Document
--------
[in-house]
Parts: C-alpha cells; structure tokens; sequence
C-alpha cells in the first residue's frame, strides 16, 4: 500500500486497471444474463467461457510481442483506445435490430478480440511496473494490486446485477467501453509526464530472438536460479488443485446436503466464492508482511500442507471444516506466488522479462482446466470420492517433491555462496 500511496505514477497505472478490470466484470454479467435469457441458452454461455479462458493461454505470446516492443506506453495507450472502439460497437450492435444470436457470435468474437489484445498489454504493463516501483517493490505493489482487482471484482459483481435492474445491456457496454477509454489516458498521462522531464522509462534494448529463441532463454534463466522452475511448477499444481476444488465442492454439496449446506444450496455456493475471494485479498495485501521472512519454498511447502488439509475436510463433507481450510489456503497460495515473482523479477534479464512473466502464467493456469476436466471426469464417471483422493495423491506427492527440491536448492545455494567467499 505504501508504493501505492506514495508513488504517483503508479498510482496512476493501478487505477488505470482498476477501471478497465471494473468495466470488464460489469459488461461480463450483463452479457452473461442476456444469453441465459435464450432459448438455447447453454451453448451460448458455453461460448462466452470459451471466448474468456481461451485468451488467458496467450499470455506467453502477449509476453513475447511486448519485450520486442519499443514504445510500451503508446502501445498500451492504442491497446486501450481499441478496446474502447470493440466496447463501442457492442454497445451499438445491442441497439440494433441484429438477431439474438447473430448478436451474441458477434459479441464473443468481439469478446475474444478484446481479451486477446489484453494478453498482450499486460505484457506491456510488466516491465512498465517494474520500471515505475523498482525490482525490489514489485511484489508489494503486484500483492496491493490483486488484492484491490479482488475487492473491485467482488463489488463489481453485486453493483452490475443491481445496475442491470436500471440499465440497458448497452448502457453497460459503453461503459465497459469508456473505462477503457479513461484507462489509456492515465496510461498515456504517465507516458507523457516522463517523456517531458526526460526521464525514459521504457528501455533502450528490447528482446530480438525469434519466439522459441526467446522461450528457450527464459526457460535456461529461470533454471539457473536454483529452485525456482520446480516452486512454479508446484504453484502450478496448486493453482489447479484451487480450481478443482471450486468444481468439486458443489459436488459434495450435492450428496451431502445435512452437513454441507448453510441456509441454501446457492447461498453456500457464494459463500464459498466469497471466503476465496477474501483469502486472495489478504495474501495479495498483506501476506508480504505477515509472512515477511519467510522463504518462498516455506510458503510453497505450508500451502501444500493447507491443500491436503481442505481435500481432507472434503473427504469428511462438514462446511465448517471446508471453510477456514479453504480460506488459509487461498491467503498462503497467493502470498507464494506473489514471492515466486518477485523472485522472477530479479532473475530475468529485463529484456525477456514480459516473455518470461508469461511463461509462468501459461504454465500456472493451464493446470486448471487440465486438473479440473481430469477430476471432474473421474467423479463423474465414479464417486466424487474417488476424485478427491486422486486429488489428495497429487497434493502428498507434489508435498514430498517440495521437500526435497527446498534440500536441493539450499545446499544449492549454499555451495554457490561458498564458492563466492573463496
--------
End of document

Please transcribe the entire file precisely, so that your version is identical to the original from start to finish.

[in-house]
Parts: C-alpha cells; structure tokens; sequence
C-alpha cells in the first residue's frame, strides 16, 4: 500500500486497471444474463467461457510481442483506445435490430478480440511496473494490486446485477467501453509526464530472438536460479488443485446436503466464492508482511500442507471444516506466488522479462482446466470420492517433491555462496 500511496505514477497505472478490470466484470454479467435469457441458452454461455479462458493461454505470446516492443506506453495507450472502439460497437450492435444470436457470435468474437489484445498489454504493463516501483517493490505493489482487482471484482459483481435492474445491456457496454477509454489516458498521462522531464522509462534494448529463441532463454534463466522452475511448477499444481476444488465442492454439496449446506444450496455456493475471494485479498495485501521472512519454498511447502488439509475436510463433507481450510489456503497460495515473482523479477534479464512473466502464467493456469476436466471426469464417471483422493495423491506427492527440491536448492545455494567467499 505504501508504493501505492506514495508513488504517483503508479498510482496512476493501478487505477488505470482498476477501471478497465471494473468495466470488464460489469459488461461480463450483463452479457452473461442476456444469453441465459435464450432459448438455447447453454451453448451460448458455453461460448462466452470459451471466448474468456481461451485468451488467458496467450499470455506467453502477449509476453513475447511486448519485450520486442519499443514504445510500451503508446502501445498500451492504442491497446486501450481499441478496446474502447470493440466496447463501442457492442454497445451499438445491442441497439440494433441484429438477431439474438447473430448478436451474441458477434459479441464473443468481439469478446475474444478484446481479451486477446489484453494478453498482450499486460505484457506491456510488466516491465512498465517494474520500471515505475523498482525490482525490489514489485511484489508489494503486484500483492496491493490483486488484492484491490479482488475487492473491485467482488463489488463489481453485486453493483452490475443491481445496475442491470436500471440499465440497458448497452448502457453497460459503453461503459465497459469508456473505462477503457479513461484507462489509456492515465496510461498515456504517465507516458507523457516522463517523456517531458526526460526521464525514459521504457528501455533502450528490447528482446530480438525469434519466439522459441526467446522461450528457450527464459526457460535456461529461470533454471539457473536454483529452485525456482520446480516452486512454479508446484504453484502450478496448486493453482489447479484451487480450481478443482471450486468444481468439486458443489459436488459434495450435492450428496451431502445435512452437513454441507448453510441456509441454501446457492447461498453456500457464494459463500464459498466469497471466503476465496477474501483469502486472495489478504495474501495479495498483506501476506508480504505477515509472512515477511519467510522463504518462498516455506510458503510453497505450508500451502501444500493447507491443500491436503481442505481435500481432507472434503473427504469428511462438514462446511465448517471446508471453510477456514479453504480460506488459509487461498491467503498462503497467493502470498507464494506473489514471492515466486518477485523472485522472477530479479532473475530475468529485463529484456525477456514480459516473455518470461508469461511463461509462468501459461504454465500456472493451464493446470486448471487440465486438473479440473481430469477430476471432474473421474467423479463423474465414479464417486466424487474417488476424485478427491486422486486429488489428495497429487497434493502428498507434489508435498514430498517440495521437500526435497527446498534440500536441493539450499545446499544449492549454499555451495554457490561458498564458492563466492573463496